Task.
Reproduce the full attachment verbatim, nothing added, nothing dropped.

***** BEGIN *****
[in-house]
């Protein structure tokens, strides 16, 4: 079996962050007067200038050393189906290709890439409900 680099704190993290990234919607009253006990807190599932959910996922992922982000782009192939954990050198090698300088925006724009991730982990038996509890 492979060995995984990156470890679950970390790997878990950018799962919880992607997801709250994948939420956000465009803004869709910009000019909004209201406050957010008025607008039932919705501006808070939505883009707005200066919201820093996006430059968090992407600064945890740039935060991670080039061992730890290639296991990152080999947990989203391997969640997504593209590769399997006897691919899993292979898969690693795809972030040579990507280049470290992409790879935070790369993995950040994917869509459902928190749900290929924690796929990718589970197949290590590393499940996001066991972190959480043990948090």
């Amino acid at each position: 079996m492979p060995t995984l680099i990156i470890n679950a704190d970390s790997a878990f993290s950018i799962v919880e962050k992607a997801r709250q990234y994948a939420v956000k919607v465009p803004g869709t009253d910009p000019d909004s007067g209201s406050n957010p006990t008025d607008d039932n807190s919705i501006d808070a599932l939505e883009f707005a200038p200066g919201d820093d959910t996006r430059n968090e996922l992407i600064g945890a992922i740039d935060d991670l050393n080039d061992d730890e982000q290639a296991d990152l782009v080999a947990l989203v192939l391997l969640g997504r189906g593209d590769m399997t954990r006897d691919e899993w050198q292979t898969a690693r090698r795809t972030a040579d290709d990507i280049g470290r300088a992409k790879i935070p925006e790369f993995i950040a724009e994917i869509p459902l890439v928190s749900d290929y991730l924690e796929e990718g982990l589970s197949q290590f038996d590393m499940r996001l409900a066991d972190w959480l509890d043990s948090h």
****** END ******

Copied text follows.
[in-house]
């Protein structure tokens, strides 16, 4: 079996962050007067200038050393189906290709890439409900 680099704190993290990234919607009253006990807190599932959910996922992922982000782009192939954990050198090698300088925006724009991730982990038996509890 492979060995995984990156470890679950970390790997878990950018799962919880992607997801709250994948939420956000465009803004869709910009000019909004209201406050957010008025607008039932919705501006808070939505883009707005200066919201820093996006430059968090992407600064945890740039935060991670080039061992730890290639296991990152080999947990989203391997969640997504593209590769399997006897691919899993292979898969690693795809972030040579990507280049470290992409790879935070790369993995950040994917869509459902928190749900290929924690796929990718589970197949290590590393499940996001066991972190959480043990948090």
């Amino acid at each position: 079996m492979p060995t995984l680099i990156i470890n679950a704190d970390s790997a878990f993290s950018i799962v919880e962050k992607a997801r709250q990234y994948a939420v956000k919607v465009p803004g869709t009253d910009p000019d909004s007067g209201s406050n957010p006990t008025d607008d039932n807190s919705i501006d808070a599932l939505e883009f707005a200038p200066g919201d820093d959910t996006r430059n968090e996922l992407i600064g945890a992922i740039d935060d991670l050393n080039d061992d730890e982000q290639a296991d990152l782009v080999a947990l989203v192939l391997l969640g997504r189906g593209d590769m399997t954990r006897d691919e899993w050198q292979t898969a690693r090698r795809t972030a040579d290709d990507i280049g470290r300088a992409k790879i935070p925006e790369f993995i950040a724009e994917i869509p459902l890439v928190s749900d290929y991730l924690e796929e990718g982990l589970s197949q290590f038996d590393m499940r996001l409900a066991d972190w959480l509890d043990s948090h």